Berlin’s main plaza before World War II left it destroyed, Potsdamer Platz was revitalized after the Cold War when big companies like Sony and Daimler moved in and brought life back into the area. Now, visitors can find attractions like Berlin’s largest movie theater, a mall, Boulevard der Stars, and even a nearby LEGOLAND here.
Originally built 1884 – 1894, the Parliament Building and its varied architecture is a symbol of Germany’s past, present, and future. In 1933, the building was destroyed by arson then bombed during World War II and didn’t become the seating house of government again until 1999. The Reichstag’s dome can be toured for free, but you must register in advance to save your spot. Guided tours are also offered in the weeks when Parliament is not sitting.
A sprawling park that stretches from central Berlin westward, Tiergarten used to be a hunting ground during the 17th century. Today, it is a gorgeous respite from the bustle of the city. Admission to the park is free and it is open to the public 24 hours a day. The park hold two Biergartens, jogging and biking paths, and Zoologisher Garten, also known as the Berlin Zoo.
An iconic stop for any visit to Berlin, the Checkpoint Charlie border crossing was the only place where foreigners visiting Berlin could cross between West and East. While you’re there, stop by the Checkpoint Charlie Museum, where you can learn about what’s left of the border crossing, hear stories about those who escaped from East to West, and get a thorough history of the Berlin Wall, from its creation all the way through to its eventual fall.
Tips and Tricks
Most restaurants, shops, and cafes still don’t accept credit cards, so your best bet is to assume each establishment is cash-only or ask before ordering. Make sure to always keep plenty of cash on hand and keep an eye on your wallet.
Watch out for cyclists. Walkways are generally divided into two sections: one side for pedestrians and one side for bikes. It’s easy to wander into the wrong lane if you aren’t paying attention, so be sure to stay aware of your surroundings and pay attention if you hear a bike bell ringing.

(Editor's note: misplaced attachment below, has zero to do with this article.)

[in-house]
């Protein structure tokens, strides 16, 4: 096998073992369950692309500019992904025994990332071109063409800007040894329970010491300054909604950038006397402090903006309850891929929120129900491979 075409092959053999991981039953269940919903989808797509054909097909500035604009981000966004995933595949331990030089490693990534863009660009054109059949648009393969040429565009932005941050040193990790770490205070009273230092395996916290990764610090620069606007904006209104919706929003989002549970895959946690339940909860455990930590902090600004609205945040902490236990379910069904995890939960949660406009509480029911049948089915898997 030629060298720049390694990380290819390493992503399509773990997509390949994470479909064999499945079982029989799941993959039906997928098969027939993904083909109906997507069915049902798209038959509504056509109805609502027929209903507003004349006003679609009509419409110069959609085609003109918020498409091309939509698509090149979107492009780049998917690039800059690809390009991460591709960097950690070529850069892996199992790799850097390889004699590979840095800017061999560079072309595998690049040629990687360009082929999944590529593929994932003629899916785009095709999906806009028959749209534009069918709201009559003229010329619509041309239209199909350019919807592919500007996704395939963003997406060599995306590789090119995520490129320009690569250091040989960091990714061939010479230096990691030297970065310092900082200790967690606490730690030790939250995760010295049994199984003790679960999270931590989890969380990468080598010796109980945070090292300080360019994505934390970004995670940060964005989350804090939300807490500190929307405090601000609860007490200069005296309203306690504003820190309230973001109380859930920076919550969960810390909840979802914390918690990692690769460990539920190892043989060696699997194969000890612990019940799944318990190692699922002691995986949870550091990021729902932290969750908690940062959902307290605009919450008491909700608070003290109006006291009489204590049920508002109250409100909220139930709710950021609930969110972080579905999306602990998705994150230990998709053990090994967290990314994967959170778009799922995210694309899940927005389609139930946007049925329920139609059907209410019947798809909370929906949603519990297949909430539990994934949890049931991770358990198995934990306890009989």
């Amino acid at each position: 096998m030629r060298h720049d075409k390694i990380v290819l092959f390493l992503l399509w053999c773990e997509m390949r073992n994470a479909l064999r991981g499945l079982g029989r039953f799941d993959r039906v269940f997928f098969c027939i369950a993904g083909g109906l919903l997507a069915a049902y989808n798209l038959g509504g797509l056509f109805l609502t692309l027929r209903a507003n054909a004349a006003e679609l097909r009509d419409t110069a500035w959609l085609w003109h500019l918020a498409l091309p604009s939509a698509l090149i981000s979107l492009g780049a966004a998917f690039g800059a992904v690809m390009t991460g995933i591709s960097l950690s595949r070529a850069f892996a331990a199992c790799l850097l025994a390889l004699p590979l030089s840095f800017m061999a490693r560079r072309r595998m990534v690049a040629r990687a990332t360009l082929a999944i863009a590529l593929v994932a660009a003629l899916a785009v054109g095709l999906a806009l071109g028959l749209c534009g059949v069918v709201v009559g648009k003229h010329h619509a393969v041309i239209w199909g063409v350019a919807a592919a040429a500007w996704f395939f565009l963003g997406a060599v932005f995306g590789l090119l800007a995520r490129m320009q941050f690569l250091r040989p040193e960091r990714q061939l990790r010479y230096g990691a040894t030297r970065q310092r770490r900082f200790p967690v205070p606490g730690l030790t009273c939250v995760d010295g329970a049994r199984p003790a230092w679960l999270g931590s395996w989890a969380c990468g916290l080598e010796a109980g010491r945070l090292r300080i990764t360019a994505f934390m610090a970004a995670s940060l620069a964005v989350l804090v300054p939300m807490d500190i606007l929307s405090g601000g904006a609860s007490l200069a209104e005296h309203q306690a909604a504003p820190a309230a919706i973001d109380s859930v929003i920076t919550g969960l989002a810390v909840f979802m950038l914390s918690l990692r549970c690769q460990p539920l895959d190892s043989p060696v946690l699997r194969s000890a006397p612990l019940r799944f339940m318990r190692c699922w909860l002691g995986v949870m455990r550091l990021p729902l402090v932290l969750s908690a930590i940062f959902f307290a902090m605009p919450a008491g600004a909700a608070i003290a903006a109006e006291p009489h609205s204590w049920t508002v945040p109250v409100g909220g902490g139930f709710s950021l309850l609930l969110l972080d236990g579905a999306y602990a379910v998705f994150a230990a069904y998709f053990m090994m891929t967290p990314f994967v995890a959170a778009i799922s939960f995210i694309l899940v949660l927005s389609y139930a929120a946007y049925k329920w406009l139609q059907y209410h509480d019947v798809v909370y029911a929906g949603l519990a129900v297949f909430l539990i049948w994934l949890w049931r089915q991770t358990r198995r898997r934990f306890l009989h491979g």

In addition to the Berlin WelcomeCard, you may benefit from the Museum Pass, which is €29 and offers free admission to 30+ museums over the course of three days.
Tipping in Berlin works much the same as it does in the United States. In restaurants, a 10% – 15% tip is common (even if a service charge is added to your bill), round up to the nearest Euro for bartenders, and tip porters €1 – 2 per bag and housekeepers €2 – 3 per day at hotels.
A popular day trip from the city, Potsdam is a former Prussian royal city full of charm. The city’s architecture smacks of fairytale enchantment and provides a charming change of pace from Berlin. Stroll through the Dutch Quarter to see the red brick gabled houses, tour Neues Palais, and tour Potsdam’s Brandenburg Gate, which is not to be confused with Berlin’s famous site bearing the same name.
A tiny but breathtaking town on the border between Germany and Polan, Kromlau holds a hidden gem often overlooked by tourists. Kromlauer Park is a 200-acre park which is home to Rakotzbrücke, also known as “the devil’s bridge.” According to legend, the devil helped build the bridge in exchange for the first living soul to cross it once it was complete. Regardless of whether you pay any attention to the legend, the park is stunning and is an absolute must-see before you leave the region – especially if you visit in autumn!
Sachsenhausen Concentration Camp
A somber day trip for those who are interested in learning more about Germany’s history, a visit to this former Nazi concentration camp is one of the most important day trips you may take. This site is a grim reminder of the horrors of World War II and provides information about what happened in the camp and the 30,000 lives that were lost there.
Also called “Peacock Island,” this small nature reserve island is less than a mile long and about 0.3 miles wide. In spite of its size, it is teeming with greenery, historic architecture, and wildlife, including the peacocks the island was named after. A beautiful place to spend a serene day away from crowds and the bustling city life, Pfaueninsel even boasts a small castle on the island!